Which of your traits benefited you the most in your approach to this residency?

I would strongly say that my intellectual curiosity benefited me enormously during a judicial residency internship. Judges are tasked with analyzing issues that do not always correspond perfectly with case law or relevant laws. For example, we must turn to different mechanisms of judicial interpretation to see what the wording of a case rule or law means, and how the law applies to specific facts. Sometimes the answer is clear. In many other cases, the answer is complex and confusing. A judicial residency requires intellectual curiosity as there must be a desire to see the facts from different angles which can certainly impact not only the current case but also future cases.

How did your time with Justice Dillon and the Court of Appeal shape your plans after graduation?

I came to Elon Law with the goal of exploring as many new areas of law as possible. I never imagined that my law school experience would only include a residency where I could do just that: explore various areas of practice! Judicial residencies are a great opportunity for those who have not yet decided on the type of law they want to do after graduation, as you get immediate exposure to a wide range, from civil law to criminal law and everything else. The attentive nature of Justice Dillon and his firm has instilled great confidence in my legal writing and research skills which I have no doubt will be applicable in any area of ​​law I pursue.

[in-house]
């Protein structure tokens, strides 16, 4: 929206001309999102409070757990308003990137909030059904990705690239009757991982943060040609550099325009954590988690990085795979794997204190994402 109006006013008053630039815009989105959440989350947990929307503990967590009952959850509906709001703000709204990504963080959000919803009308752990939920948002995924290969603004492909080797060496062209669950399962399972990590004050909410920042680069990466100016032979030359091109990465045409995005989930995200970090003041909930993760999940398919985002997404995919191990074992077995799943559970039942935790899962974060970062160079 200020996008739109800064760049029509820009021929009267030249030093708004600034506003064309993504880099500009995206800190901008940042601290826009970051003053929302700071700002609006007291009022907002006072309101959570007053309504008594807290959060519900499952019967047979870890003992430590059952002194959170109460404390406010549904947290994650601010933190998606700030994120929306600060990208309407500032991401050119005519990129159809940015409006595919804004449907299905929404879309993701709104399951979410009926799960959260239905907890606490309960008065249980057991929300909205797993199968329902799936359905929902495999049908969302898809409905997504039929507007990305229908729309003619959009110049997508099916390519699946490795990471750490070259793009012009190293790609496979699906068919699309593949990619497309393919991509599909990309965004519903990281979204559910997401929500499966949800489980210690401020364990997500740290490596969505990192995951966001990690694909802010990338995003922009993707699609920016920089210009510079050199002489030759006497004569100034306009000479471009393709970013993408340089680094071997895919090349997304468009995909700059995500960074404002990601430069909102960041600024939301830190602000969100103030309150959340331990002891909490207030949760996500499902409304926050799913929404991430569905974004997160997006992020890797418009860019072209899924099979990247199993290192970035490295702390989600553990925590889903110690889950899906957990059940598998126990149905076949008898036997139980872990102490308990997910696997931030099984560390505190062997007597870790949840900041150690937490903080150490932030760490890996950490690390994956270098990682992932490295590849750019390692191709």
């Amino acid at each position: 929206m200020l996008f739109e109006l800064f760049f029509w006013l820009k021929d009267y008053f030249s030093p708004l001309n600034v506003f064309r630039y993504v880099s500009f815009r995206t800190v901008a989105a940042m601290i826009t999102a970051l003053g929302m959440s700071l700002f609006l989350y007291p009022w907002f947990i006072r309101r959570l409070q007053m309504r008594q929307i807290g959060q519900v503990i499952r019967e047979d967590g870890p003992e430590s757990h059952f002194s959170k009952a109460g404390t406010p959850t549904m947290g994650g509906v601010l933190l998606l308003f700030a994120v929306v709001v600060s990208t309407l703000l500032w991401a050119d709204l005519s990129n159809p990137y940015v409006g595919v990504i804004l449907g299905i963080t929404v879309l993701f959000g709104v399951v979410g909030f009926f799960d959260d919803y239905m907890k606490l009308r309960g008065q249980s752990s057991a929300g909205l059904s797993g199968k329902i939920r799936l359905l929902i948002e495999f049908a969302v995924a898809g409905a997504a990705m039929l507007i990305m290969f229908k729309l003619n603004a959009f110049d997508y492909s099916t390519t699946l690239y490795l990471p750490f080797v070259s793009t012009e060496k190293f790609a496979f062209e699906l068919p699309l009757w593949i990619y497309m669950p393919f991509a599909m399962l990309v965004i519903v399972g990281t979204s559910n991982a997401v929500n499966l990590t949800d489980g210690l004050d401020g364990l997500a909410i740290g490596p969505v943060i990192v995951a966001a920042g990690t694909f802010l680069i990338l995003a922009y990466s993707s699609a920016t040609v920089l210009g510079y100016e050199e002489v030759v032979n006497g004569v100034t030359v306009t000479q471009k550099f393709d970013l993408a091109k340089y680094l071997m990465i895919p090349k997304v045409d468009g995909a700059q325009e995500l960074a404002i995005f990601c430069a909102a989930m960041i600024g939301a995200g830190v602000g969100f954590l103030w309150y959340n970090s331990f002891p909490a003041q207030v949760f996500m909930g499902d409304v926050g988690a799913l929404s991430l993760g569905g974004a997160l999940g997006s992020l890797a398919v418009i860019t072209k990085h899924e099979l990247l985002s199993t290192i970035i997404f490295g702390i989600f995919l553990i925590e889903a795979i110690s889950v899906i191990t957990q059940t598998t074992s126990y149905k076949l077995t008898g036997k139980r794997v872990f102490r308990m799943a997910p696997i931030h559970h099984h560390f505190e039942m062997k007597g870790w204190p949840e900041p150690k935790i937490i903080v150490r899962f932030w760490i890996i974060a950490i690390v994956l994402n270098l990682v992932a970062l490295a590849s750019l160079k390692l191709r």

Share a “bit of advice” for current and prospective students as they prepare for their own Elon Law residencies or, more broadly, for law school in general.

Be prepared to adapt your learning and writing styles to a residency placement! Prior to this residency, I had the opportunity to work in corporate law, civil, criminal and administrative litigation. However, this placement is different from my other experiences because judicial internships allow you to see the world from the perspective of judges. Each chamber is also made up of separate judges who have established their respective legal writing styles. In particular, I found that the legal writing in chambers is clear, concise and to the point.

Not surprisingly, state appellate courts receive a large number of trial court decisions, so it was my job to provide a succinct summary for Judge Dillon. I never realized how wordy my writing was until I received my first commentary review and since then I have worked hard to condense my legal writing to match my chambers. Elon Law has given you all the tools you need to succeed in a residency, so be prepared to tweak and apply those skills as you see fit for any room.

About the Residency in Practice Program

Elon Law’s highly experiential 2.5-year program requires each student to complete a full-time, course-related practice residency during their second year of study. Through faculty-led residencies, students cultivate essential skills, values, and judgment to help them excel as lawyers and deepen their understanding of diverse practice areas, while enabling lawyers to pass on their wisdom about the legal profession.

Students work 32-36 hours per week for a 10-week term with a judge or attorney supervisor and a faculty member to create and implement a learning plan that develops increased mastery of professional legal skills and in a field of legal practice.

Margarita W. Wilson

The author Margarita W. Wilson